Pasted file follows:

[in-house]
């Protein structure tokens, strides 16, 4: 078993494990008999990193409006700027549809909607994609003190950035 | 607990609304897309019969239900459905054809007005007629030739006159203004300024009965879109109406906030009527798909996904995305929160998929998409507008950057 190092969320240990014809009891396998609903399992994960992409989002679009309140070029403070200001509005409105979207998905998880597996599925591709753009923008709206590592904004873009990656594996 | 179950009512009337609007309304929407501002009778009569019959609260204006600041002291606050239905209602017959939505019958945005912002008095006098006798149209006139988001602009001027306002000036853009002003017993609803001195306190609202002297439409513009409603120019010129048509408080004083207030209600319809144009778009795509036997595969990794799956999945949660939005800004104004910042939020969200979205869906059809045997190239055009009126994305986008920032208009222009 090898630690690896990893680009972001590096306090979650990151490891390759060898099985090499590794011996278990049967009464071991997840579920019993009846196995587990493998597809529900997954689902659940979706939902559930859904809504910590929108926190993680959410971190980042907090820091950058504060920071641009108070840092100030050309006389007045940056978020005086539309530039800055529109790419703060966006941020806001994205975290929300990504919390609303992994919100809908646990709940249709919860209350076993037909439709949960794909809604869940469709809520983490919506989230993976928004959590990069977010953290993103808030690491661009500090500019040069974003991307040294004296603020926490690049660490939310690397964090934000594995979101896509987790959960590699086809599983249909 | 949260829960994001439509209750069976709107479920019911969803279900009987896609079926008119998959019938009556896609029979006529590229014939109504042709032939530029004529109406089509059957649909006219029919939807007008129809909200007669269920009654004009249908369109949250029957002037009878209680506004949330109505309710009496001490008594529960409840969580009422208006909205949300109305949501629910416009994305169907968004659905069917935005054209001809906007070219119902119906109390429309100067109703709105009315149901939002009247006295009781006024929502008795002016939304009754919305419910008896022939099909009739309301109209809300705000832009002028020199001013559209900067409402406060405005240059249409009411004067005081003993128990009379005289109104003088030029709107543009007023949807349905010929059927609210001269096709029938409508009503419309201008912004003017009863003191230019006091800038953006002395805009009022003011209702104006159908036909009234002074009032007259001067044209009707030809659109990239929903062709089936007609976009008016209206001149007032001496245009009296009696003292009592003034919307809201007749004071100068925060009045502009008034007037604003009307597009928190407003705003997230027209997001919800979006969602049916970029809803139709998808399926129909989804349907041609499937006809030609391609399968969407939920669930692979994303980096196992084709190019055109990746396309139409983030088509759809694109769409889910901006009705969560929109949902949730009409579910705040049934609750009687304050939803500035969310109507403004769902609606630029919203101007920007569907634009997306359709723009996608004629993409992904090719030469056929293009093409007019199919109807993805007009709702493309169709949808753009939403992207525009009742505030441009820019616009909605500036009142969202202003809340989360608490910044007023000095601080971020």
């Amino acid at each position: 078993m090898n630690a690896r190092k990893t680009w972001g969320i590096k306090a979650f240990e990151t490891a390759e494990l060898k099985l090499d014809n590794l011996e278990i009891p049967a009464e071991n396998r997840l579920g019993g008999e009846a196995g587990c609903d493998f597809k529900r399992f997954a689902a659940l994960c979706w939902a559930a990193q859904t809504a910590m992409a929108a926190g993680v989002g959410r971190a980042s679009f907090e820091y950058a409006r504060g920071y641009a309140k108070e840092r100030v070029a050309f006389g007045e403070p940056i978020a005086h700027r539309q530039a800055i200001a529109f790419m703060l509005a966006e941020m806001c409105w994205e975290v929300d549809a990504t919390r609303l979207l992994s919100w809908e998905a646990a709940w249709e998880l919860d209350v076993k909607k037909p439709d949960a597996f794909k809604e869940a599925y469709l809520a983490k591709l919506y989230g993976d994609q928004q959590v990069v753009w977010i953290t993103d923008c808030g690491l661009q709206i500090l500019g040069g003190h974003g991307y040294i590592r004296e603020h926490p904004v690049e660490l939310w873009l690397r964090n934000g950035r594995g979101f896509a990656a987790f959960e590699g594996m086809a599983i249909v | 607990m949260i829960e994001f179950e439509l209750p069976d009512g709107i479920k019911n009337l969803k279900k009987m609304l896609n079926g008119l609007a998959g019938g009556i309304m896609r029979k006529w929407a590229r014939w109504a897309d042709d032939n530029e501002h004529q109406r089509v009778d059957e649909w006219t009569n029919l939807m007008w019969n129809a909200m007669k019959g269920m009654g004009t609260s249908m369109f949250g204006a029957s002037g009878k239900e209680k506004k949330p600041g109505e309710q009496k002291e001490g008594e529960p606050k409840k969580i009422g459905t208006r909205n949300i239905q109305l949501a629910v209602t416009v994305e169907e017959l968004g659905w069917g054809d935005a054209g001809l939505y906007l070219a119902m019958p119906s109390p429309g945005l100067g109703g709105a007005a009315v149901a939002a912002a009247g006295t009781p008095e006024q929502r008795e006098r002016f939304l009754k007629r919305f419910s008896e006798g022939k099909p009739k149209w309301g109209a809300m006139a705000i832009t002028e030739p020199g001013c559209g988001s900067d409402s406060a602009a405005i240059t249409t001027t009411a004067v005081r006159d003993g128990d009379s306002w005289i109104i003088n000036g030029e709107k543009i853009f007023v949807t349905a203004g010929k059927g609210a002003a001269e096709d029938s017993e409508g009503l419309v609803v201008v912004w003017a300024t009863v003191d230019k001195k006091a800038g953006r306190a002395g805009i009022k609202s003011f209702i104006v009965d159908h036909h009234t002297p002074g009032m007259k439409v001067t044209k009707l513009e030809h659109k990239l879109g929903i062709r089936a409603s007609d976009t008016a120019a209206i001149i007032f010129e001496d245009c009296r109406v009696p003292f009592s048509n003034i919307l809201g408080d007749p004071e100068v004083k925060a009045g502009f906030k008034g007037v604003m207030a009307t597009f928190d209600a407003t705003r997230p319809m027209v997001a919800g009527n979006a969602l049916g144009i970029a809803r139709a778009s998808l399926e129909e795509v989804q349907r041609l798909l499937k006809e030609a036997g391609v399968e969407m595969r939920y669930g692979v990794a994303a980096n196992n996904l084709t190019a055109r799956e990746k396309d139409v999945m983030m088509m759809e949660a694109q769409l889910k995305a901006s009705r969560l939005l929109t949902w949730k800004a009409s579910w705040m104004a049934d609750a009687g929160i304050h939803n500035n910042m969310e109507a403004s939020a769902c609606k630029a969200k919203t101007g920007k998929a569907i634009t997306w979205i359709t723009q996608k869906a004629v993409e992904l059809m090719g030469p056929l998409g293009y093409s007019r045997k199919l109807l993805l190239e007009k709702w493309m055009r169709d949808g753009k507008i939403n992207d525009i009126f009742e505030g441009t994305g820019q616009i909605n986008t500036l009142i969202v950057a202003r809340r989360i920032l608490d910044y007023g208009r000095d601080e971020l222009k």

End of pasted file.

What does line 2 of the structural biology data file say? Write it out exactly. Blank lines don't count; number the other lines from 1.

């Protein structure tokens, strides 16, 4: 078993494990008999990193409006700027549809909607994609003190950035 | 607990609304897309019969239900459905054809007005007629030739006159203004300024009965879109109406906030009527798909996904995305929160998929998409507008950057 190092969320240990014809009891396998609903399992994960992409989002679009309140070029403070200001509005409105979207998905998880597996599925591709753009923008709206590592904004873009990656594996 | 179950009512009337609007309304929407501002009778009569019959609260204006600041002291606050239905209602017959939505019958945005912002008095006098006798149209006139988001602009001027306002000036853009002003017993609803001195306190609202002297439409513009409603120019010129048509408080004083207030209600319809144009778009795509036997595969990794799956999945949660939005800004104004910042939020969200979205869906059809045997190239055009009126994305986008920032208009222009 090898630690690896990893680009972001590096306090979650990151490891390759060898099985090499590794011996278990049967009464071991997840579920019993009846196995587990493998597809529900997954689902659940979706939902559930859904809504910590929108926190993680959410971190980042907090820091950058504060920071641009108070840092100030050309006389007045940056978020005086539309530039800055529109790419703060966006941020806001994205975290929300990504919390609303992994919100809908646990709940249709919860209350076993037909439709949960794909809604869940469709809520983490919506989230993976928004959590990069977010953290993103808030690491661009500090500019040069974003991307040294004296603020926490690049660490939310690397964090934000594995979101896509987790959960590699086809599983249909 | 949260829960994001439509209750069976709107479920019911969803279900009987896609079926008119998959019938009556896609029979006529590229014939109504042709032939530029004529109406089509059957649909006219029919939807007008129809909200007669269920009654004009249908369109949250029957002037009878209680506004949330109505309710009496001490008594529960409840969580009422208006909205949300109305949501629910416009994305169907968004659905069917935005054209001809906007070219119902119906109390429309100067109703709105009315149901939002009247006295009781006024929502008795002016939304009754919305419910008896022939099909009739309301109209809300705000832009002028020199001013559209900067409402406060405005240059249409009411004067005081003993128990009379005289109104003088030029709107543009007023949807349905010929059927609210001269096709029938409508009503419309201008912004003017009863003191230019006091800038953006002395805009009022003011209702104006159908036909009234002074009032007259001067044209009707030809659109990239929903062709089936007609976009008016209206001149007032001496245009009296009696003292009592003034919307809201007749004071100068925060009045502009008034007037604003009307597009928190407003705003997230027209997001919800979006969602049916970029809803139709998808399926129909989804349907041609499937006809030609391609399968969407939920669930692979994303980096196992084709190019055109990746396309139409983030088509759809694109769409889910901006009705969560929109949902949730009409579910705040049934609750009687304050939803500035969310109507403004769902609606630029919203101007920007569907634009997306359709723009996608004629993409992904090719030469056929293009093409007019199919109807993805007009709702493309169709949808753009939403992207525009009742505030441009820019616009909605500036009142969202202003809340989360608490910044007023000095601080971020």